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VEF I-12
The VEF I-12 was a tandem, two seat Latvian trainer aircraft designed by Kārlis Irbītis and produced by VEF in Riga. By the end of 1936 Karlis Irbitis started work on the improved version in most aspect similar to the I-11, the, I-12. Main improvement was the wing construction with a smaller chord/thickness ratio and positioning of the fuel tanks in the wing center section.
The single engine, tandem, two seat I-12 was a development of the similarly laid out I-11, strengthened for aerobatics. It was an all wood low wing monoplane, entirely plywood covered apart from the tail control surfaces and with a fixed, conventional undercarriage. Its cantilever wing was built around a main and an auxiliary box spar, both made from spruce and plywood. The short wing centre section was integral with the fuselage, with the main undercarriage legs on it. These and the wheels, fitted with brakes, were faired. Outboard, the wing panels tapered to rounded tips, carrying both the balanced and slotted differential ailerons and hand operated camber changing split flaps.
The fuselage was a rectangular box formed from spruce longerons, with a ply roof behind the cabin, where a long, multipart canopy enclosed the pilot and passenger's seats. The pilot sat at the rear; both had removable sections for access. In front of them the 90 hp (67 kW) Blackburn Cirrus four cylinder in-line, inverted engine was mounted on steel bearers, driving a wooden propeller. At the rear of the fuselage the empennage was conventional, with the tailplane mounted on the fin above the fuselage line and braced from below with a steel strut on each side. The elevators were hinged forward of the rudder, which carried a trim tab, but were shaped to allow its movement as it extended to the keel.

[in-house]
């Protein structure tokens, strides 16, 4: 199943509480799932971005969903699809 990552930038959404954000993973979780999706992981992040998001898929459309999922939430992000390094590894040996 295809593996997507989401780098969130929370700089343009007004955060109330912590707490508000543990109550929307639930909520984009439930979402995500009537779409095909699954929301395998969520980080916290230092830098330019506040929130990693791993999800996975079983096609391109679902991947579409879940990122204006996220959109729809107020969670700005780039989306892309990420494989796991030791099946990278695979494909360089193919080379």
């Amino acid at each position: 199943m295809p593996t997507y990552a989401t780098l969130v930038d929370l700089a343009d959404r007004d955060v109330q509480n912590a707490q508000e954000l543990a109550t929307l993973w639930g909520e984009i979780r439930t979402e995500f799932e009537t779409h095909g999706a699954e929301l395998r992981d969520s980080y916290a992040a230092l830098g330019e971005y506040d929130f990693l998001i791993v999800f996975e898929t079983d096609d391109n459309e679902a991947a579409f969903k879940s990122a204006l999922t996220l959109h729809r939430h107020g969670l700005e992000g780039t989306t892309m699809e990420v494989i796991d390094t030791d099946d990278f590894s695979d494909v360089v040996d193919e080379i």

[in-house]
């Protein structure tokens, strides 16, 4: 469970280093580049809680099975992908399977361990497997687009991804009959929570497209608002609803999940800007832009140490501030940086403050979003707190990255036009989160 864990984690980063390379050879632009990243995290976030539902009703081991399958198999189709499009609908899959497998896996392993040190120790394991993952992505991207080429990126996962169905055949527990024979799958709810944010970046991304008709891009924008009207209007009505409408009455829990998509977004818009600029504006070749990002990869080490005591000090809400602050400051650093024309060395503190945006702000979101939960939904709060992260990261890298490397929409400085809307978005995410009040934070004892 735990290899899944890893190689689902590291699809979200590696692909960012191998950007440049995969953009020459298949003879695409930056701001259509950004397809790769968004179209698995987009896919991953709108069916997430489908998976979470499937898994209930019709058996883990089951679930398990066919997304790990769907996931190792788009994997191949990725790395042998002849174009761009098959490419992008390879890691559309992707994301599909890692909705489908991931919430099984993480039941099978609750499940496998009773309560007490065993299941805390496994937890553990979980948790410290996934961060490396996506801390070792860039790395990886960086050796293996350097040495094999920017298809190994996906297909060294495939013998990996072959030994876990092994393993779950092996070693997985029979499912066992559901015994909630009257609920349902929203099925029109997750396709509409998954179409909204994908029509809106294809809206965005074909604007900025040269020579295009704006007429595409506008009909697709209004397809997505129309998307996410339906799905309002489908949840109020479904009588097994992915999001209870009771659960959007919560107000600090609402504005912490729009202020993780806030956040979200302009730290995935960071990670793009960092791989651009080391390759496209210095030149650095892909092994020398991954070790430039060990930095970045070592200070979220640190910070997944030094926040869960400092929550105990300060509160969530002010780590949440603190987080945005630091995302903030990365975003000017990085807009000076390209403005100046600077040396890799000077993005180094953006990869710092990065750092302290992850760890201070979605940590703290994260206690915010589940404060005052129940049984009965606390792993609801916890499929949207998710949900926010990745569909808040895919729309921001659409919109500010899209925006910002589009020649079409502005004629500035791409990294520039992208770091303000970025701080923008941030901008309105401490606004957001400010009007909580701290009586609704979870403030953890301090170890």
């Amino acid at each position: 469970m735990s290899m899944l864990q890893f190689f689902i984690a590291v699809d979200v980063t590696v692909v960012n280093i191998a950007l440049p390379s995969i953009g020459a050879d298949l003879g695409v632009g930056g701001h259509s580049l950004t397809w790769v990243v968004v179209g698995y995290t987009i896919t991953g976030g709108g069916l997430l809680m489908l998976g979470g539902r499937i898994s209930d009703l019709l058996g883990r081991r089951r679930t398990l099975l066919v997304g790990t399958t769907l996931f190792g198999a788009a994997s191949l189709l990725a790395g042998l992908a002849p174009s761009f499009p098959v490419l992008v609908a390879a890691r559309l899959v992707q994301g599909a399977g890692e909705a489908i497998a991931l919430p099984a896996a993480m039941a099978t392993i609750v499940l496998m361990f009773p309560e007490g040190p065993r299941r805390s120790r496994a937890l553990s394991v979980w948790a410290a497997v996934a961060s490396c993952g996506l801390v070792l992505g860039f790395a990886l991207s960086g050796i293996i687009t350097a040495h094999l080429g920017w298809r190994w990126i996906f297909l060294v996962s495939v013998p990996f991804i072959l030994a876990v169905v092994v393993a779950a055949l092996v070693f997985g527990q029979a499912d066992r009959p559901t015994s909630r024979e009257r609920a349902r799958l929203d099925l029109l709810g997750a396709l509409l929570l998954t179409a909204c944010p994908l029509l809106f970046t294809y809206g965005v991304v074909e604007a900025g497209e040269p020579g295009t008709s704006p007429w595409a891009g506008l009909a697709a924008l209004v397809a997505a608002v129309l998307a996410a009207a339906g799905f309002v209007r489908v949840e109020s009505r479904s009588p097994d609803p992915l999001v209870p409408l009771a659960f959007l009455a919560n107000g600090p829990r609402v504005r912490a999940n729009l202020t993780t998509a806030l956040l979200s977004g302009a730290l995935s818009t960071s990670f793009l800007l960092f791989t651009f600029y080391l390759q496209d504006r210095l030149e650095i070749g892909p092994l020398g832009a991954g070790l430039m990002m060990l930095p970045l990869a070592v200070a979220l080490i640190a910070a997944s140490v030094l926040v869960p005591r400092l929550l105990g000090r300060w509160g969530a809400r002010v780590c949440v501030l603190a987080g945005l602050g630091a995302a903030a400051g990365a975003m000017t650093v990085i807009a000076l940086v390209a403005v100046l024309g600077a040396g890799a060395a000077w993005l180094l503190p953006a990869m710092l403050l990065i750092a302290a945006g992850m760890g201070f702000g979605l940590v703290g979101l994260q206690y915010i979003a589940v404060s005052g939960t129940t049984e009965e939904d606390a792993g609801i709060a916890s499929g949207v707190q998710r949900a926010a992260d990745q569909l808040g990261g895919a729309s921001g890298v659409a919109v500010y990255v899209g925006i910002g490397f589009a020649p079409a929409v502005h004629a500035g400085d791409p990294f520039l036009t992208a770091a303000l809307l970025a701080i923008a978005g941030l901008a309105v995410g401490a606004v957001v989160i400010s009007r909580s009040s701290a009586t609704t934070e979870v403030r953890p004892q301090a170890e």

The first flight was made on 26 June 1937. The aircraft proved good and it has used in several air competition in Europe. One machine, YL-ABO, was lost at 17 May 1938 during the International Aircraft Exhibition in Helsinki. After the demonstrating of spin from 200 meters, the pilot did not manage to recover and the aircraft crashed killing its pilot.
The first prototype, on a European tour begun in July 1937, made several demonstrations in Paris. In the UK it raced at Ramsgate, coming fifth in the handicapped Thanet Air Race at Ramsgate, as well as winning first prize for the best turned out aircraft. Late in August it came in second in the Cinque Ports Wakefield Cup races at Lympne. Its tour ended the following July, flown back to Riga by P. Avery in a record nine hours, non-stop from London. Avery flew another I-12 in 1939, coming fifth in the London to Isle of Man race and competing in the Isle of Man competition in May.
Several were accepted for service and in 1939 the I-12 was accepted by Air registration Board for sale in UK. Rollasons were designated as distributors after the I-12 had been adjusted to meet UK certification requirements. It was also offered on sale in the UK by D.R.P. Engines at £750 but no examples reached the UK civil register.
Versions of this aircraft include a single seat fighter plane trainer where the front cockpit was covered and the canopy was single seat.
In total twelve I-12 was built.
VEF-Irbitis I-12 Latvian AF
In the 1939 V.E.F. I-12 entered service with the Latvian Air Force. They later operated four I-12 with two converted as single seat trainers. They also used gun camera for combat practices. The aircraft were painted Dark Green topside, with Light Grey lower wing surfaces. National insignia was Auskelis cross in Dark Red on a White disc are used in six positions. Serial number on fuselage was Black with a White outline.
Germany used two or three captured I-12 captured from the Soviets, who had captured these machines previously.
Engine: 1 × Blackburn Cirrus Minor, 90 hp
Propellers: 2-bladed
Wingspan: 9.3 m (30 ft 6 in)
Wing area: 11.3 sq.m (122 sq ft)
Length: 7.1 m (23 ft 4 in)
Height: 1.9 m (6 ft 3 in)
Empty weight: 458 kg (1,010 lb)
Gross weight: 680 kg (1,499 lb)
Fuel capacity: 17.5 imp gal (79.6 l; 21.0 US gal)
Maximum speed: 230 km/h (143 mph; 124 kn)
Cruise speed: 198 km/h (123 mph; 107 kn)
Range: 724 km; 391 nmi (450 mi)
Landing speed: 47 mph (76 km/h)
Crew: 1 or 2
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